URL: https://onlinelibrary.wiley.com/doi/full/10.1002/ijc.30729

Journal: Cancer Epidemiology

Publication Date: 08/2017

Summary: Review of NHANES database. Among all study participants, cancer mortality was significantly higher in those with hyperinsulinemia than in those without hyperinsulinemia. Similarly, among non-obese participants, multivariable analysis showed that cancer mortality was significantly higher in those with hyperinsulinemia than in those without.

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The association of lean and fat mass with all-cause mortality in older adults: The Cardiovascular Health Study

URL: https://www.sciencedirect.com/science/article/abs/pii/S0939475316301016

Journal: Nutrition, Metabolism and Cardiovascular Diseases

 Publication Date: 11/2016

 Summary: Greater lean tissue mass is associated with improved cardiovascular and overall mortality in the elderly. The lowest levels of fat tissue mass are linked with adverse prognosis, but the highest levels show no significant mortality protection. Prevention efforts in the elderly frail may be best targeted toward improvements in lean muscle mass.

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A High Protein Diet Has No Harmful Effects: A One-Year Crossover Study in Resistance-Trained Males

URL: https://www.hindawi.com/journals/jnme/2016/9104792/

Journal: Journal of Nutrition and Metabolism

 Publication Date: 09/2016

Summary: In male subjects with several years of experience with resistance training, chronic consumption of a diet high in protein had no harmful effects on any measures of health. Furthermore, there was no change in body weight, fat mass, or lean body mass despite eating more total calories and protein.

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Higher Protein Intake Is Associated with Higher Lean Mass and Quadriceps Muscle Strength in Adult Men and Women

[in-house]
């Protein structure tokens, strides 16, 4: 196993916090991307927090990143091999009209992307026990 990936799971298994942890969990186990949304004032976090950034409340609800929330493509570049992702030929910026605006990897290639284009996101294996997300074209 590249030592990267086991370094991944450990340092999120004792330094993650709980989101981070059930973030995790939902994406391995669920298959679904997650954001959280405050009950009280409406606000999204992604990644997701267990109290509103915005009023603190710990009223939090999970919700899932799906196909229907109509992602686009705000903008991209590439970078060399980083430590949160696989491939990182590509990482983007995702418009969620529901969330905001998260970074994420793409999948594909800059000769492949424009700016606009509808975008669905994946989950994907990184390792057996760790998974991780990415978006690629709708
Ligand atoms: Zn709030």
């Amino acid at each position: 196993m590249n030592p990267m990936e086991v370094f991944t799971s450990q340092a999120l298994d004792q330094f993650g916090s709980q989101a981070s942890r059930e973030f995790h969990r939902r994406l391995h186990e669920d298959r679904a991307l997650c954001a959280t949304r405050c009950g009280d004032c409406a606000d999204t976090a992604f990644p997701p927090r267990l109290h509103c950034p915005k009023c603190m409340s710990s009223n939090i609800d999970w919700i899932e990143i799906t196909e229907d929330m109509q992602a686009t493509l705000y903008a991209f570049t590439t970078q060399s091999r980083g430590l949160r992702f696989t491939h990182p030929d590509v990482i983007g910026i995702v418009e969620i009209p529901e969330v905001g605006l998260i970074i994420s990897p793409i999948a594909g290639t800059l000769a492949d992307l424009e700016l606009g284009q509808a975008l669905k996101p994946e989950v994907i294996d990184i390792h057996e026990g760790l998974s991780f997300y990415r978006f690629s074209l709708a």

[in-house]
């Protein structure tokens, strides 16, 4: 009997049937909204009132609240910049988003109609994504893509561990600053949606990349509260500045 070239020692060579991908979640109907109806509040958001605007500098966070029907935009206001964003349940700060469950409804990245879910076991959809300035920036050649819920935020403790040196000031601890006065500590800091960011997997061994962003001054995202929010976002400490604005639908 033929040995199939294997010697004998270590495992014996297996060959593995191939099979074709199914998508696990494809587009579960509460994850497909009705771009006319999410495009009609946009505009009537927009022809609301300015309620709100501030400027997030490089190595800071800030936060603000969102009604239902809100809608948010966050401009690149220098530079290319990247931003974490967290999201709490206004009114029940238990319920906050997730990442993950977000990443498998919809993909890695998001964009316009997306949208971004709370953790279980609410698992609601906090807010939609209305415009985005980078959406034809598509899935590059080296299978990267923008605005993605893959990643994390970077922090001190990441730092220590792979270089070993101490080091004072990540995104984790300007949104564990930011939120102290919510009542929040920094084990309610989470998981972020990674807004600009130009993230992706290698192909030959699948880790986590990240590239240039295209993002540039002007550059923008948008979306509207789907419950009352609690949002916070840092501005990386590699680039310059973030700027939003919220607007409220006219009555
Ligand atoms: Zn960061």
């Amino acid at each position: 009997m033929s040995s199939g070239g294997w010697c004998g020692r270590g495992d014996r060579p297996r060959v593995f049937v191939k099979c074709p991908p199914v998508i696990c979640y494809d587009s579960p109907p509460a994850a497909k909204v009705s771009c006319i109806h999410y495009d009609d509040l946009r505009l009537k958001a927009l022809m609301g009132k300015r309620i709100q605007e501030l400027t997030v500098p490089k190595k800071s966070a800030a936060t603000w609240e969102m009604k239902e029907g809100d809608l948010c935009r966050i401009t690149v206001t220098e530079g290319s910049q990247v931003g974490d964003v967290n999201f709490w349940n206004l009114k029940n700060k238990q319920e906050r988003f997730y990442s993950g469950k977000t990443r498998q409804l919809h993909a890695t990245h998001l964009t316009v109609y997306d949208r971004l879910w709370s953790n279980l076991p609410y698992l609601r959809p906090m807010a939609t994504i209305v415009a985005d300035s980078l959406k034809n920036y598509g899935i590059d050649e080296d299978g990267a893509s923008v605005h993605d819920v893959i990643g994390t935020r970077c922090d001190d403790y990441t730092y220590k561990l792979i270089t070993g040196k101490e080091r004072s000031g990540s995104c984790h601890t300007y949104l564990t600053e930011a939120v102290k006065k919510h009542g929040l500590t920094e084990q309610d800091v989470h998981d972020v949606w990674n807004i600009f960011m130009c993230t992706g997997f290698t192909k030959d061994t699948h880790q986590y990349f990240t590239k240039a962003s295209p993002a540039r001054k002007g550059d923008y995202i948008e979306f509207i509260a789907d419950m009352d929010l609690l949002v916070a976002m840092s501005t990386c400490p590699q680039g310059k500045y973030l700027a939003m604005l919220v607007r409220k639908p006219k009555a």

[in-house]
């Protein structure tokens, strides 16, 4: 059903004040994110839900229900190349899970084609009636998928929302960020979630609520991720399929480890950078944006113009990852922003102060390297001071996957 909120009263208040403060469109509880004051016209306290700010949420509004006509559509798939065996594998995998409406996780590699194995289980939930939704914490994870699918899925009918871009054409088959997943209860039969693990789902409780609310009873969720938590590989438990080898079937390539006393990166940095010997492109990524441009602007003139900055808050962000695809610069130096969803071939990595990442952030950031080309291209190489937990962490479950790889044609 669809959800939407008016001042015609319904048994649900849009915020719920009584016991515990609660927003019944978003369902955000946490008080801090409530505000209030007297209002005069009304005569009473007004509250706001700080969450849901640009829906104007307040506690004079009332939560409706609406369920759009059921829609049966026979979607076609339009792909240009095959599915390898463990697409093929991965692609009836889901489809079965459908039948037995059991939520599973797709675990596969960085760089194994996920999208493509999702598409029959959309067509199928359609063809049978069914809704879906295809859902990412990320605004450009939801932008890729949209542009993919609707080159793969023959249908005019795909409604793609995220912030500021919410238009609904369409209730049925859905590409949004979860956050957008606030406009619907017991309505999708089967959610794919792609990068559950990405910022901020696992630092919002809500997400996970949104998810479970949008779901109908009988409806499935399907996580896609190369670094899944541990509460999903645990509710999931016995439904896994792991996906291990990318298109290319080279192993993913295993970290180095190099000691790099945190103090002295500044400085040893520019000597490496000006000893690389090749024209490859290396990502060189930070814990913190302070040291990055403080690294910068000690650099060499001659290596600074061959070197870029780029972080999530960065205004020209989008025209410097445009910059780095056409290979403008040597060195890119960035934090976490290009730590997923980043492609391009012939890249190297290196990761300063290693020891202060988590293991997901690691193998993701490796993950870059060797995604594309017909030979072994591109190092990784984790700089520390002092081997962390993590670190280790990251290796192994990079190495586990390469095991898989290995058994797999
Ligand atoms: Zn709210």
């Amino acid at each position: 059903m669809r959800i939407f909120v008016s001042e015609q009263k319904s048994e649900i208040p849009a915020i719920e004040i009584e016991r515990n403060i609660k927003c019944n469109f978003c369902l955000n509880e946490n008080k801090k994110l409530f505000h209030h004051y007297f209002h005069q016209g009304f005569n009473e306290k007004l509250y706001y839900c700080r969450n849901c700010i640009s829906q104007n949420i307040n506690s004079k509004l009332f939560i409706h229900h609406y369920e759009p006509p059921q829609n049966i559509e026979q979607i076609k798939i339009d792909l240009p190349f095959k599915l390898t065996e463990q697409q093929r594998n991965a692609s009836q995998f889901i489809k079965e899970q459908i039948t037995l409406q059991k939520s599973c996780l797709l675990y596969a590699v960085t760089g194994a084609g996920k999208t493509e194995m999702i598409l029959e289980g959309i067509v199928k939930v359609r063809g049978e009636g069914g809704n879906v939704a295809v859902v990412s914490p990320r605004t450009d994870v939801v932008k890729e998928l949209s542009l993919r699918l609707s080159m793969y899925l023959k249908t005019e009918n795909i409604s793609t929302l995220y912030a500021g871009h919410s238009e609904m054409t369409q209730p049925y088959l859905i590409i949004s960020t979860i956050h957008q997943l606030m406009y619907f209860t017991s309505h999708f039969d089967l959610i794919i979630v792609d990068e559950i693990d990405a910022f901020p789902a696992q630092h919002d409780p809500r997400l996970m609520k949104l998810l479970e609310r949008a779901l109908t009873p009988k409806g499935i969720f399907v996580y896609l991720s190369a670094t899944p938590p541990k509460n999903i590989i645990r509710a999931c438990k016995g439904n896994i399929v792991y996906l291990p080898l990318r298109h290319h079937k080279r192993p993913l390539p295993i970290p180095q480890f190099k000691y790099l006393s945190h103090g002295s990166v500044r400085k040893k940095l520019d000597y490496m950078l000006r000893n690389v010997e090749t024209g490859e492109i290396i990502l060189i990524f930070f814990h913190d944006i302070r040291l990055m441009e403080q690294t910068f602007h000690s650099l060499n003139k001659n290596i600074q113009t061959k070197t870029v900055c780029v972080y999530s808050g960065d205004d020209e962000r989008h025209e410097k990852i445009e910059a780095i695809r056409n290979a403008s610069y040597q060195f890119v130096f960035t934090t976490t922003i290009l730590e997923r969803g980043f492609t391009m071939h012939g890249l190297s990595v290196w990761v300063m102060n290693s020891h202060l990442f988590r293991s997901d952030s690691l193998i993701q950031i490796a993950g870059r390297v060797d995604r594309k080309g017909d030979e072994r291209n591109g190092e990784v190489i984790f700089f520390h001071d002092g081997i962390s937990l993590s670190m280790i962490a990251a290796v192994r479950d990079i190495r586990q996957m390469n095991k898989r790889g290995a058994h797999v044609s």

URL: https://academic.oup.com/jn/article/145/7/1569/4616773

Journal: The Journal of Nutrition

Publication Date: 07/2015

 Summary: Our findings suggest that maintaining adequate protein intake with age may help preserve muscle mass and strength in adult men and women. Dietary protein types may differentially affect muscle mass and strength. Whether PP is a marker of dietary quality or has a direct effect on muscle strength (independent of lean mass) needs to be further clarified.

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The Skeletal Muscle Anabolic Response to Plant- versus Animal-Based Protein Consumption

URL: https://academic.oup.com/jn/article/145/9/1981/4585688

Journal: Journal of Nutrition

Publication Date: 09/2015

Summary: A review of the muscle protein synthesis response to ingestion of various protein forms. Plant based proteins show lower MPS when compared to animal based protein sources

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Role of taurine in the pathogenesis of obesity

URL: https://onlinelibrary.wiley.com/doi/abs/10.1002/mnfr.201500067

Journal: Molecular Nutrition and Food Research

Publication Date: 03/2015

 Summary: In this review, I summarize the effects of taurine on the progression of obesity in animal models and humans. Furthermore, I discuss possible mechanisms underlying the antiobesity effects of taurine.

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Muscle Mass Index as a Predictor of Longevity in Older-Adults

URL: https://www.ncbi.nlm.nih.gov/pmc/articles/PMC4035379/

Journal: American Journal of Medicine

Publication Date: 06/2014

Summary: This study demonstrates the survival predication ability of relative muscle mass and highlights the need to look beyond total body mass in assessing the health of older adults.